In The Brand New Thang Issue we were fortunate enough to go backstage with Margaret Molloy, Global CMO for Siegel+Gale. In this issue we explore her nomination for the Rockstar CMO Swimming Pool, our portal to marketing hell for all the BS, shady or outdated practices, snake oil or over-hyped buzzwords in this industry.
When we chatted with Margaret Molloy, the Global Chief Marketing Officer at Siegel+Gale, her reputation for bringing sense and sensibility (a potent blend of analytics and creative thinking) to everything she does was clear throughout the interview, as she shared her experience and some gems of straight talking advice (check it out!).
This was especially evident when she nominated this for the Rockstar CMO Swimming Pool:
The stereotype that marketing is all surface and no substance. It’s not solely about aesthetics or event planning—marketing is a strategic blend of art and science.
I love marketing being defined as a “blend of art and science” as this is the tightrope we balance on as marketing leaders. We have to push the creativity, or our message won’t get noticed, while at the same time being mindful of technology advances, data science and of the metrics.
In my own work I live by the mantra of ART (Awareness, Revenue and Trust), that everything has to deliver against moving the needle on one of these business goals. Simply being creative on the surface is not enough, marketing is a serious investment that delivers a return and the science helps us execute and show that value.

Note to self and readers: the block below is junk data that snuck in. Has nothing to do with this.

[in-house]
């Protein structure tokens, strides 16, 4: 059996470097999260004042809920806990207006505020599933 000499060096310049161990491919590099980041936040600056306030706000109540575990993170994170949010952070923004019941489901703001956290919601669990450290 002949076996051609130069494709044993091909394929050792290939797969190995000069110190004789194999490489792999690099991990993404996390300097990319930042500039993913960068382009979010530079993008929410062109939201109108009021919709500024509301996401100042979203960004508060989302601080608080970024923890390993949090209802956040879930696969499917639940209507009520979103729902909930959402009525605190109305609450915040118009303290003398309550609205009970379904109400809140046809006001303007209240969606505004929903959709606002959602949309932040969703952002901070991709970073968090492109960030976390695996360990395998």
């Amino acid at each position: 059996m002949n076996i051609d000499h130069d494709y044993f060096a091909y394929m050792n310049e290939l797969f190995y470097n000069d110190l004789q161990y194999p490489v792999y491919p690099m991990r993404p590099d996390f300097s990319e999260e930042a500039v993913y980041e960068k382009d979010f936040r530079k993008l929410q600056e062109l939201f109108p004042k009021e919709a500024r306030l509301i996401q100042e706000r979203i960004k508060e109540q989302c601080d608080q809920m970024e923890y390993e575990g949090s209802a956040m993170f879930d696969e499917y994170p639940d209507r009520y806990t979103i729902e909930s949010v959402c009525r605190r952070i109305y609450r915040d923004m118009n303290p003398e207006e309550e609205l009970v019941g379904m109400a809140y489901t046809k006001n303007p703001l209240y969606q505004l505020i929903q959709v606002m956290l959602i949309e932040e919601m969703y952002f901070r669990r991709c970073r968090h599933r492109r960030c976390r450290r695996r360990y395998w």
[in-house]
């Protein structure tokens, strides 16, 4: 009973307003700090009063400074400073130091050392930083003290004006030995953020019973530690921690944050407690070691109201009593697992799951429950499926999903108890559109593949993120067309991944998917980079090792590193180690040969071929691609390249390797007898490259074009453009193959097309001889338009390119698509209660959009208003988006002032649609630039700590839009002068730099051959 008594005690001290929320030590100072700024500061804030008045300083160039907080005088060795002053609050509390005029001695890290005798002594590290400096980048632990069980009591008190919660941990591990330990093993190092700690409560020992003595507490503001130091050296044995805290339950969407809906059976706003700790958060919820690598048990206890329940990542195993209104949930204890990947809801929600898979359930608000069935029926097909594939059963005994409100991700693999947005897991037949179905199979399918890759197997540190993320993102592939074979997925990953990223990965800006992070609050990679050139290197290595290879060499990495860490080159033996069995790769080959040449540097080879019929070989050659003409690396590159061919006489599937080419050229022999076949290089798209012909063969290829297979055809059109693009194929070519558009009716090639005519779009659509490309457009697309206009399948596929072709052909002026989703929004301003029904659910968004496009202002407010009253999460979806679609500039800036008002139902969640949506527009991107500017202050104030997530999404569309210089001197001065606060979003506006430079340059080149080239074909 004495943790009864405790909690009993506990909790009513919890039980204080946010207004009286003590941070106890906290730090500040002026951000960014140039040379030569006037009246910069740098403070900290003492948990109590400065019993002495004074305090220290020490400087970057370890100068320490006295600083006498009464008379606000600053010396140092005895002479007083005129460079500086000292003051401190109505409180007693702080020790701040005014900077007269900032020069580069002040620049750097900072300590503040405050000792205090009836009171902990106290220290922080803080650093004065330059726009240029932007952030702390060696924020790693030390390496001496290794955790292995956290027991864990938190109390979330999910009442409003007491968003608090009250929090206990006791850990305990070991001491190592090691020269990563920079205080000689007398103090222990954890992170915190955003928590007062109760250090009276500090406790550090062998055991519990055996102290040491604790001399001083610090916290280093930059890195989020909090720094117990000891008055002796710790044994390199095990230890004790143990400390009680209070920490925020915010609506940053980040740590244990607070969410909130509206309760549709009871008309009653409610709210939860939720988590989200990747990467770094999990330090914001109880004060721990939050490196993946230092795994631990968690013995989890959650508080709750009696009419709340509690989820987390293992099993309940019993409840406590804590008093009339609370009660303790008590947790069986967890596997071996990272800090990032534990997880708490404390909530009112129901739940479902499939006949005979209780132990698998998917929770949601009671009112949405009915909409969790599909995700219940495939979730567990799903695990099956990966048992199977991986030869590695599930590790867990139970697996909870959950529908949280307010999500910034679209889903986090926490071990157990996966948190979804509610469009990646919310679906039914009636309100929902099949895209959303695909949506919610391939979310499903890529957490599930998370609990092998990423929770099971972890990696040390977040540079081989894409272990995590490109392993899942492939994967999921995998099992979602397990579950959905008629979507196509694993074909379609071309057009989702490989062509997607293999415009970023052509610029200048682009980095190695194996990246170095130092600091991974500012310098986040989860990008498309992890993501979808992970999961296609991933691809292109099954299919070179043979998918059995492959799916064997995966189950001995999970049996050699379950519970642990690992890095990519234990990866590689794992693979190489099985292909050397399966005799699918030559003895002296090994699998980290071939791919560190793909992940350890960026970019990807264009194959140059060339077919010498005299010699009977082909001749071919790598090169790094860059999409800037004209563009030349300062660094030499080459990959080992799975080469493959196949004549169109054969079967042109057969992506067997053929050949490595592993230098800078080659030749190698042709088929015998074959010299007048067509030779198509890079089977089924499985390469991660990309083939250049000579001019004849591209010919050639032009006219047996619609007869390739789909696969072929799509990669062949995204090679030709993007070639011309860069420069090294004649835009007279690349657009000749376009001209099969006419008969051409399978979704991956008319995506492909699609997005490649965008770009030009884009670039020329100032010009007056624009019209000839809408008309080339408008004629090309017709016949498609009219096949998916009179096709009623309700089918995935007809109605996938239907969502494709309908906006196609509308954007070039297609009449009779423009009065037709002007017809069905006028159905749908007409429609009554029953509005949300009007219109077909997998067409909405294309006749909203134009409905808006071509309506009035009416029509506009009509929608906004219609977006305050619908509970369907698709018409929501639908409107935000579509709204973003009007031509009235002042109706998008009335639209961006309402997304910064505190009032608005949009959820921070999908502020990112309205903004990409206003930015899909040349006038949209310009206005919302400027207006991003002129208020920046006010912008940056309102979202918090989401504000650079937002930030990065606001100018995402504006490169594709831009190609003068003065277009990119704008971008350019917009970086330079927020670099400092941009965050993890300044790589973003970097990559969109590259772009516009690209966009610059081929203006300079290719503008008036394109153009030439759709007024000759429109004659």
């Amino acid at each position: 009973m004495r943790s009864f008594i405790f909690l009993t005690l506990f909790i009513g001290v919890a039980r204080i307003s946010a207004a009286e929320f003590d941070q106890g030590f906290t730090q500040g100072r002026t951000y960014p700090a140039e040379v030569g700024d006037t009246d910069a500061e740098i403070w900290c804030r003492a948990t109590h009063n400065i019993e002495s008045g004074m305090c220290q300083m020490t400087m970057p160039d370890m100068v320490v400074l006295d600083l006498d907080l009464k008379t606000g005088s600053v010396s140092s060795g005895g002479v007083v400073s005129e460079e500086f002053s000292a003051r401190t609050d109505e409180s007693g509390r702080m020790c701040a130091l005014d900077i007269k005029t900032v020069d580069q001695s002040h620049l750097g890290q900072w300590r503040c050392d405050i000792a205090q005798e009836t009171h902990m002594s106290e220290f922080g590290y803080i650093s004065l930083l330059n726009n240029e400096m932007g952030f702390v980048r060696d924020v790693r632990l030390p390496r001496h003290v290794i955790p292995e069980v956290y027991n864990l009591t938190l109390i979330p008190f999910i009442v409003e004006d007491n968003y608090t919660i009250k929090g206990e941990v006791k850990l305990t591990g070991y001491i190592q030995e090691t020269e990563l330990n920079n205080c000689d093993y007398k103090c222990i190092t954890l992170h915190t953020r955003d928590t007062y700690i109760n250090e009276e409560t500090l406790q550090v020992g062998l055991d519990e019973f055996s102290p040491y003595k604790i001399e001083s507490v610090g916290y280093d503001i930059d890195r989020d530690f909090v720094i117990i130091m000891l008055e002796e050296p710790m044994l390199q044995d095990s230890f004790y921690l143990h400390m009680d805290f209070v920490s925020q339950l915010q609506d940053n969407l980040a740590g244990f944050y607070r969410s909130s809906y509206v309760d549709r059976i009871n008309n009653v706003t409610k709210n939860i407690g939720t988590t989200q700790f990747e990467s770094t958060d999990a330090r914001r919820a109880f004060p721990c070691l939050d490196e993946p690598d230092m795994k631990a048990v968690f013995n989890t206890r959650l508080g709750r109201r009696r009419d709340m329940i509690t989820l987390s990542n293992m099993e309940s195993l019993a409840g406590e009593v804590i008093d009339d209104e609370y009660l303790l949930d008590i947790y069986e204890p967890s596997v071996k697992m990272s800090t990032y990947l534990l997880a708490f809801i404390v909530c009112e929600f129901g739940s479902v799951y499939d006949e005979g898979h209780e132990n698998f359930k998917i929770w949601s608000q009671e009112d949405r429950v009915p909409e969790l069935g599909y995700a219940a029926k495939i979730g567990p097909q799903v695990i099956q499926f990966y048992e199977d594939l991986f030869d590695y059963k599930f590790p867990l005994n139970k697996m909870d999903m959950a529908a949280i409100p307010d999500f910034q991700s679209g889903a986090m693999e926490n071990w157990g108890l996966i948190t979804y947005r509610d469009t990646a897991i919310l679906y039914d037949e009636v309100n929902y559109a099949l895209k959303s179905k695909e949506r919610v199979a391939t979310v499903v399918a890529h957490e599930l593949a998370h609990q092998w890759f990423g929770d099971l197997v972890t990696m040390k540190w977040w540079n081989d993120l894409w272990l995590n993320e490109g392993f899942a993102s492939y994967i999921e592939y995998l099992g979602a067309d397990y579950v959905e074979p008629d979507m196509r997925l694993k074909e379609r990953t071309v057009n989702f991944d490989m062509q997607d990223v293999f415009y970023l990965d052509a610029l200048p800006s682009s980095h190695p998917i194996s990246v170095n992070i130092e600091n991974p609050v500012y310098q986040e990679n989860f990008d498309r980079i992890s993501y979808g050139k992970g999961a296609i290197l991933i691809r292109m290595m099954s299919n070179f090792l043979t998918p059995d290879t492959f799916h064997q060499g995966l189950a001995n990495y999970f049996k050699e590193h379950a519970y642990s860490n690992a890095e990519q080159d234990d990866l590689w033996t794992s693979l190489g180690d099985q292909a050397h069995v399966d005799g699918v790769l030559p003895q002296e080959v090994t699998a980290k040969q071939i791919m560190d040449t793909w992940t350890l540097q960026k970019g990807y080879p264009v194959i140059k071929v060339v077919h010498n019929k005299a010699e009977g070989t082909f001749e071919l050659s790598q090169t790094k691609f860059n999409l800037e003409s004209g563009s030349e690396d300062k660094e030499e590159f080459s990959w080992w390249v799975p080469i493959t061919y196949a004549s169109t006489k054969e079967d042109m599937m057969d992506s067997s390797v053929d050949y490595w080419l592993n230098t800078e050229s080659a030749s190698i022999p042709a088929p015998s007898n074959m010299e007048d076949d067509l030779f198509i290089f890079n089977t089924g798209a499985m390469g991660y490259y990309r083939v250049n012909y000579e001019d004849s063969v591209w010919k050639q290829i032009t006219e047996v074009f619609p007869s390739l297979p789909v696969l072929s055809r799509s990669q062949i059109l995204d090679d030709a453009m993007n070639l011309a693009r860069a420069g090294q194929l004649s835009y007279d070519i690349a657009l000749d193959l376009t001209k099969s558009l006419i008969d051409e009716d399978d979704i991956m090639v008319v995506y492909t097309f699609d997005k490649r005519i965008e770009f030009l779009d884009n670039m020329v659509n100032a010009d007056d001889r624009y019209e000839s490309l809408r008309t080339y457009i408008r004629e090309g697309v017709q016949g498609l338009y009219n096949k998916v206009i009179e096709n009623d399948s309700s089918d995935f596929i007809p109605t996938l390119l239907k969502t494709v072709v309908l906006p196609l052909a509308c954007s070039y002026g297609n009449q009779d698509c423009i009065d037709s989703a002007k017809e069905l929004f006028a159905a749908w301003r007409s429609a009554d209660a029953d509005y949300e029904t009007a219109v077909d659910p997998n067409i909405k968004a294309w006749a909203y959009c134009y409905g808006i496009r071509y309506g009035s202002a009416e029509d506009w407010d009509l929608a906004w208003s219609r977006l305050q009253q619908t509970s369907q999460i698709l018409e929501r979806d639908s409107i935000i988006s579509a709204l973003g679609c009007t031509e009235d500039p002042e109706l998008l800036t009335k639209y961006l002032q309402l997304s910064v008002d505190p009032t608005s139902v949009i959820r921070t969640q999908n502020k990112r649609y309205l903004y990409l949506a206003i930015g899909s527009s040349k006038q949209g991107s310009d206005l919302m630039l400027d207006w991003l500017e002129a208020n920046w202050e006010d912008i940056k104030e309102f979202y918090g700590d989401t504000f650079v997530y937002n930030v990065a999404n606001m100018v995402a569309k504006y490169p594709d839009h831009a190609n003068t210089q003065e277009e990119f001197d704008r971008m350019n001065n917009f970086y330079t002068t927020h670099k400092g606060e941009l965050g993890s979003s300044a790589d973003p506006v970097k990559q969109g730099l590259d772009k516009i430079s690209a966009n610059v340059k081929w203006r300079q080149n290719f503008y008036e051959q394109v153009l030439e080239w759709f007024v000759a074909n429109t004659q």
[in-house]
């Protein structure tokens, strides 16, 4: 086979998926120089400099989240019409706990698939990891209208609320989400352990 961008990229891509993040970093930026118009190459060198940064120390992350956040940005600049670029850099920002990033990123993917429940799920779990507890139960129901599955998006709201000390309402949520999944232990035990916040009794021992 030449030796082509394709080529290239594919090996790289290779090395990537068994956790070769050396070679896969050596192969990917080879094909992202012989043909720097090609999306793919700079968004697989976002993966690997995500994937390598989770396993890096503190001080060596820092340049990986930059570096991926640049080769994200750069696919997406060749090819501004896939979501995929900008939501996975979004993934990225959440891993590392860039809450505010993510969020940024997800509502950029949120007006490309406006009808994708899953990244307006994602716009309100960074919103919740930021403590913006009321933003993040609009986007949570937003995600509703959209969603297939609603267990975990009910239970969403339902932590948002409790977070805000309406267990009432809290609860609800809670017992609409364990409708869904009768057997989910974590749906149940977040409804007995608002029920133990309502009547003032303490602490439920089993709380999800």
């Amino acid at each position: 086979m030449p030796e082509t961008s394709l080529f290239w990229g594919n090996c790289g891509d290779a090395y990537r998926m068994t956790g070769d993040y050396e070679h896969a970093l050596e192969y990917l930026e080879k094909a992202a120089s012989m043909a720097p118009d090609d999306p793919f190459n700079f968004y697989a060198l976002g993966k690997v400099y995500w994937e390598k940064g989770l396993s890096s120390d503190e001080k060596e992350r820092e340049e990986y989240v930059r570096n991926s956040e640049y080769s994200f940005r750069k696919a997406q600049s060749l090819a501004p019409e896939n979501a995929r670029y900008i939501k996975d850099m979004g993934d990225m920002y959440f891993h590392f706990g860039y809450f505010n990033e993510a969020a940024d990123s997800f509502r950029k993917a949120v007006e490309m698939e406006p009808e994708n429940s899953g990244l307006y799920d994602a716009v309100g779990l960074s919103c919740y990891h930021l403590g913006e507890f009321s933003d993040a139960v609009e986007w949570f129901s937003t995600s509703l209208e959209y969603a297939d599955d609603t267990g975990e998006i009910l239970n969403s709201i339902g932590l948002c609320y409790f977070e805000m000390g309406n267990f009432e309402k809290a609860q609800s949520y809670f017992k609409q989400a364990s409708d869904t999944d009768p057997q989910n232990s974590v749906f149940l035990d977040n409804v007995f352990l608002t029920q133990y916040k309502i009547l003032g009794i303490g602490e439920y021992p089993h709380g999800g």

This shift away from the stereotype is evident in the role’s marketers have, their background and how they define themselves. In 2017, Scott Brinker of Chief Marketing Technologist fame did some research with over 600 marketers; 50% of them saw their roles as a balance of science and art and an additional 40% suggested it was more science. Clearly the majority of us understand our need to go with more than “gut feel” and I guess the remaining 10% must be satisfied that all they need to know about marketing was in Season 1 of Mad Men.
Back to Margaret and her nomination, frankly who are we to argue with one of the Forbes Top 5 Most Influential CMOs on Social Media? So YES, with a hearty heave we are gladly tipping the stereotype that marketing is the “crayons and coloring department”, “unicorns and rainbows” or “all surface and no substance” (and whatever other phrase you’d like to add) into the Rockstar CMO Swimming Pool.
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